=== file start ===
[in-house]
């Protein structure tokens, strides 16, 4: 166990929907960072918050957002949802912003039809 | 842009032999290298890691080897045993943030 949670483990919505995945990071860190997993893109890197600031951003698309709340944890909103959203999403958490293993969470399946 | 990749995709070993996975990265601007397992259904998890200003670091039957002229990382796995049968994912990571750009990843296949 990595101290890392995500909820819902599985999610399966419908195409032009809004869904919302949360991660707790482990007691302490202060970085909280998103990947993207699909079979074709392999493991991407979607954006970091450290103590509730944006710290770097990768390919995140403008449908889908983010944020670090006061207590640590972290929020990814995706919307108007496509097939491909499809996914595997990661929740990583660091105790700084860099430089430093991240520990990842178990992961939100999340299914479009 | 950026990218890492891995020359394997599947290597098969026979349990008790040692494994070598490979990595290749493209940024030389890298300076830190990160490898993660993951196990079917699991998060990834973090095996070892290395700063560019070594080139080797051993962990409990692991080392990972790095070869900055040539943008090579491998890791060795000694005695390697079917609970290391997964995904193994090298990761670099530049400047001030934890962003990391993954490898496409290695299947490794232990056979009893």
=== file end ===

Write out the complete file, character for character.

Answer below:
[in-house]
């Protein structure tokens, strides 16, 4: 166990929907960072918050957002949802912003039809 | 842009032999290298890691080897045993943030 949670483990919505995945990071860190997993893109890197600031951003698309709340944890909103959203999403958490293993969470399946 | 990749995709070993996975990265601007397992259904998890200003670091039957002229990382796995049968994912990571750009990843296949 990595101290890392995500909820819902599985999610399966419908195409032009809004869904919302949360991660707790482990007691302490202060970085909280998103990947993207699909079979074709392999493991991407979607954006970091450290103590509730944006710290770097990768390919995140403008449908889908983010944020670090006061207590640590972290929020990814995706919307108007496509097939491909499809996914595997990661929740990583660091105790700084860099430089430093991240520990990842178990992961939100999340299914479009 | 950026990218890492891995020359394997599947290597098969026979349990008790040692494994070598490979990595290749493209940024030389890298300076830190990160490898993660993951196990079917699991998060990834973090095996070892290395700063560019070594080139080797051993962990409990692991080392990972790095070869900055040539943008090579491998890791060795000694005695390697079917609970290391997964995904193994090298990761670099530049400047001030934890962003990391993954490898496409290695299947490794232990056979009893």